U.S. tightens import rules for Chilean plums after pest interceptions
U.S. authorities have tightened import rules for plums from Chile following a recent pest detection, with the USDA's Animal and Plant Health Inspection Service (APHIS) now requiring an approved treatment for the fruit.
APHIS announced on Thursday that, effective immediately, it is modifying the import rules to prevent the entry or introduction of the harmful plant pest, European Grapevine Moth (EGVM), also known as Lobesia botrana.
Fresh Chilean plums have been allowed into the United States since 1933. Currently, most consignments are inspected at the port of export with APHIS oversight under a pre-clearance agreement between Chile and the United States. Consignments are treated with methyl bromide under preclearance in Chile if certain external pests are found.
The APHIS preclearance program in Chile intercepted an EGVM pupa Feb. 17, 2021 and an EGVM larva on Feb. 23, 2021. Both interceptions were from plums produced in General O’Higgins region of Chile for export to the U.S., the organization said in a statement.
APHIS said it has determined that fresh plum consignments destined for the U.S. from Chile pose a "significant phytosanitary risk" to the domestic fruit industry, especially grapes, due to EGVM in Chile’s fruit production areas.
"Because of the recent detections of EGVM on Chilean plums, APHIS now considers fresh plum fruit to be a host of EGVM," APHIS said.
"To mitigate the risk of EGVM, all consignments of plums from Chile for export to the United States must be treated with an APHIS approved treatment."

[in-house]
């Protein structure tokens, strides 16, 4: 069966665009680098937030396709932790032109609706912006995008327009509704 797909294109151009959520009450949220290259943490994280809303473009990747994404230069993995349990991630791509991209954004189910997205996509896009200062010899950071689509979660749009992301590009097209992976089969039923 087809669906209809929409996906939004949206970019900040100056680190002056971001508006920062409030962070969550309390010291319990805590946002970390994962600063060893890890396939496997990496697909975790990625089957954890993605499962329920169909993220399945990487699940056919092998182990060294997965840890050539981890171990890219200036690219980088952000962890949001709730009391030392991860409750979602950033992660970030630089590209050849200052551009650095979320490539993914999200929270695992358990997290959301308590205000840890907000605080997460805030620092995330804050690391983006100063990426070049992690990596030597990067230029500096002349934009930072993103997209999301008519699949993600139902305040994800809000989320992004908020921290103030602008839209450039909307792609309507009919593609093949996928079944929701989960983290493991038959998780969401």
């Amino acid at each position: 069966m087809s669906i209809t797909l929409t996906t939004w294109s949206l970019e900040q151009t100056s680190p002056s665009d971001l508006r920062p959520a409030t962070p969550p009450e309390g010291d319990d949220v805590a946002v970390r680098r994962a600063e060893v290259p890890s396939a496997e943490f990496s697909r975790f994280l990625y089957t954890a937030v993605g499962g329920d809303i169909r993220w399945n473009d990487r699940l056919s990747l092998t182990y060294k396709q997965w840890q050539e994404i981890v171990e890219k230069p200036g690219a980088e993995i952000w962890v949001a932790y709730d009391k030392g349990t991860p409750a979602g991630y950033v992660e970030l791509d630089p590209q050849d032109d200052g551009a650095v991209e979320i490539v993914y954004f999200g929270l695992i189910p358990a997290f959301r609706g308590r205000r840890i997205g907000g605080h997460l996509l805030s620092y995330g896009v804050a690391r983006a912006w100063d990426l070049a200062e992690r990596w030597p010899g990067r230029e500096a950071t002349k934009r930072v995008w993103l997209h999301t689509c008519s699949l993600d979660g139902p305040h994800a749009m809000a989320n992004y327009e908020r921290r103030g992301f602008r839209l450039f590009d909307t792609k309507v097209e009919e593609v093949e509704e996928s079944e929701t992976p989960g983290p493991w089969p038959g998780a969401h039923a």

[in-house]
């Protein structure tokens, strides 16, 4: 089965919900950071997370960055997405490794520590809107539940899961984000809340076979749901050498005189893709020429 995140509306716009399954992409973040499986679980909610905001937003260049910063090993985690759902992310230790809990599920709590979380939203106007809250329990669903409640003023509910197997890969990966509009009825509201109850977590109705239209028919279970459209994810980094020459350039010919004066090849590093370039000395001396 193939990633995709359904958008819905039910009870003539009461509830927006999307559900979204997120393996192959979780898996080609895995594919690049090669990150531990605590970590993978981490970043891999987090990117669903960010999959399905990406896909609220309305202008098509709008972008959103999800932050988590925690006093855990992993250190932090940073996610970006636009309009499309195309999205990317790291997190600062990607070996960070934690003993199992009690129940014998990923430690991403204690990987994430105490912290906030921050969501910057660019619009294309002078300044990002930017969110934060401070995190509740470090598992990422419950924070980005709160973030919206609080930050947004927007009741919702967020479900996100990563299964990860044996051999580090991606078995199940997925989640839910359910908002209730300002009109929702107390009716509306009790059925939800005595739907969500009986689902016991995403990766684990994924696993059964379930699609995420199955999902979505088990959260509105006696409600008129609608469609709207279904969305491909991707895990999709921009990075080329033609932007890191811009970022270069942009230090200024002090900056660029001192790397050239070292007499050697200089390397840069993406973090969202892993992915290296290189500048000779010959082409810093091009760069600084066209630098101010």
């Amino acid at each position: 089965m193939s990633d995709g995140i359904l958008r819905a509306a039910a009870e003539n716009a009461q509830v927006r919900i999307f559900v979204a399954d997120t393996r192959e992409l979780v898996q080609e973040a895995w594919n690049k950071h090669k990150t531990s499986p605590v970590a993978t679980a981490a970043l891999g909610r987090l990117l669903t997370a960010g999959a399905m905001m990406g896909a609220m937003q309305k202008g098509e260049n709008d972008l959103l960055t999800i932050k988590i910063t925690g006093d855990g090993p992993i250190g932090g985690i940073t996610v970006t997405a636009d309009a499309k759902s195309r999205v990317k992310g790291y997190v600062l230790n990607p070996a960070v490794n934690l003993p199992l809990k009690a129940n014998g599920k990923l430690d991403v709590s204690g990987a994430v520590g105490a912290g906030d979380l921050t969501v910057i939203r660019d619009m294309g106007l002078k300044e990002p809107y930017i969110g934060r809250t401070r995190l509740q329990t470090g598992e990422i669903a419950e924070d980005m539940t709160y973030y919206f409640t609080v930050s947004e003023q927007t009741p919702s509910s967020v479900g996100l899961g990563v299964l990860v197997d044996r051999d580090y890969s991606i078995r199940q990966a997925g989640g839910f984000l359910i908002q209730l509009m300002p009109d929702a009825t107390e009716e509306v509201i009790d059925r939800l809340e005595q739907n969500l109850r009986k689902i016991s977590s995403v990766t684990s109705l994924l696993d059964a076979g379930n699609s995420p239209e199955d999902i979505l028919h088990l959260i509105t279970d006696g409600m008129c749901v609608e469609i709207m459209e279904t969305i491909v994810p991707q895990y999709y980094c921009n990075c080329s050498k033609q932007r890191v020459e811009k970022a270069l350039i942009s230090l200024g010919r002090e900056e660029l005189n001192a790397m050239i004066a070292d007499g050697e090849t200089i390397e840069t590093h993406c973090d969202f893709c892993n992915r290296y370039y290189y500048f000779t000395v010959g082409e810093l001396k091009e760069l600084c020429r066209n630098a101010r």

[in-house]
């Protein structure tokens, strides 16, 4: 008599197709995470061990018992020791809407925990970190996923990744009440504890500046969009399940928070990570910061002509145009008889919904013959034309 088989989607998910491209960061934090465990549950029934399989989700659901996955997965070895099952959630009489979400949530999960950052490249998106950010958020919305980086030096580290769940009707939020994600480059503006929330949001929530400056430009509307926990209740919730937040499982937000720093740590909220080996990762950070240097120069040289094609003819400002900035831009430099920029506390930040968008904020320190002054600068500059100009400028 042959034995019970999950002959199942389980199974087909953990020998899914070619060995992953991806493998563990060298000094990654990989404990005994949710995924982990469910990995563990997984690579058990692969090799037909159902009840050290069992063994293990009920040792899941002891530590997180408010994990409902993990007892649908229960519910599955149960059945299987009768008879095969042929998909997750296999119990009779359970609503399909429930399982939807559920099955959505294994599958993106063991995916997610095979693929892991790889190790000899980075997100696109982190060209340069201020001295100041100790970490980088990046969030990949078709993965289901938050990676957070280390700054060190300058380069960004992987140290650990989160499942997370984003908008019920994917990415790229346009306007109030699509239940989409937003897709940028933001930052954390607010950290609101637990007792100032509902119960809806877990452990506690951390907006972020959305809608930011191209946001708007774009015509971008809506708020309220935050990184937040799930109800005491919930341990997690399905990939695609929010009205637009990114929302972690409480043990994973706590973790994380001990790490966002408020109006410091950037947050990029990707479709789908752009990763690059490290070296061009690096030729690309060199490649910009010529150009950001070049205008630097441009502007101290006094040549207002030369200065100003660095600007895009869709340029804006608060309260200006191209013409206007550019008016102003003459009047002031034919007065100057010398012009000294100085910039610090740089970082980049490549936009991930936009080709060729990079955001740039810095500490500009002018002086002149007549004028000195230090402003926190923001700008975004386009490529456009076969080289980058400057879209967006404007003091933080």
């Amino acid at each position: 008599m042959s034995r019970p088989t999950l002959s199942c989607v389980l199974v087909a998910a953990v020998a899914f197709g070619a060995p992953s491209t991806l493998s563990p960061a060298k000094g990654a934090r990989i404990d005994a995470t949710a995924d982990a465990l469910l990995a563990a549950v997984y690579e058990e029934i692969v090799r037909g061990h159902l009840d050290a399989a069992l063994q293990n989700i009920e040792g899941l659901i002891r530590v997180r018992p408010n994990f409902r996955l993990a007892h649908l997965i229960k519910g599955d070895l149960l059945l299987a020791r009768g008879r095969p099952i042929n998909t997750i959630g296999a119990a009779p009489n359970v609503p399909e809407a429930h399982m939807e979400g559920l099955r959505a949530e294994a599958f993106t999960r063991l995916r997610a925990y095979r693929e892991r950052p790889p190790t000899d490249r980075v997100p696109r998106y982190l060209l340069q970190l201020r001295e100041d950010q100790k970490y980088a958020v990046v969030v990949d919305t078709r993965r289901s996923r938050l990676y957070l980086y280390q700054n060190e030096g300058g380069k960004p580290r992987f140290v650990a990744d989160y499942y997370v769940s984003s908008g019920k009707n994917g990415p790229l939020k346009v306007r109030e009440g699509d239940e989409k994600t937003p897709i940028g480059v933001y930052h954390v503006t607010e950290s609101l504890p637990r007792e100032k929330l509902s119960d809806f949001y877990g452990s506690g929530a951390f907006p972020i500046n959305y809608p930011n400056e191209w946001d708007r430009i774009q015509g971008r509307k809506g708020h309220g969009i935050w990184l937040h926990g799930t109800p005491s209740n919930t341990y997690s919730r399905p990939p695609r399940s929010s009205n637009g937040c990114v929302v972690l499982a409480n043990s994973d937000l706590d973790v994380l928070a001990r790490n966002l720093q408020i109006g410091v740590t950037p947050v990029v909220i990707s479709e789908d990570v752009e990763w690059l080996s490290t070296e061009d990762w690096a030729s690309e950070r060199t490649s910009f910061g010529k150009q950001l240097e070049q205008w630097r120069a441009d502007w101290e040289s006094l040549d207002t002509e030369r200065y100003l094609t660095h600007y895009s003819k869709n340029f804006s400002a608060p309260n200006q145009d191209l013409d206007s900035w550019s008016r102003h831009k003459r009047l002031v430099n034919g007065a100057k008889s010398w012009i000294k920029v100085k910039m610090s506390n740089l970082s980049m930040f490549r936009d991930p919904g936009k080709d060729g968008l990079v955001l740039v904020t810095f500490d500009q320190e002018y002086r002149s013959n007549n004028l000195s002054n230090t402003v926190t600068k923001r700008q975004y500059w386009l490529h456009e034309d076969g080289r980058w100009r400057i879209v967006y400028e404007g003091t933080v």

"Current treatment options include irradiation with a minimum absorbed dose of 400 Gy upon arrival in the United States or fumigation with methyl bromide in accordance with APHIS treatment regulations found at 7 CFR parts 305, in Chile under the preclearance program."
Fumigation can be conducted in Chile under an APHIS preclearance program until the end of the shipping season for plums from Chile, and no later than May 31, 2021.
The European Grapevine moth is native to Europe and attacks primarily grape flowers and fruit but has several other hosts of poor or unknown status. In Europe it causes grape growers to incur control costs and significant damage.
The European Grapevine Moth was detected in Chile in April of 2008 on grapes, APHIS said.
Damage caused by the pest can be extensive, with some Chilean growers having reported losses of up to 70% of their grape crops in 2008, it said. EGVM became established in California in 2009 and was eradicated after seven years and expenditures of more than $100 million.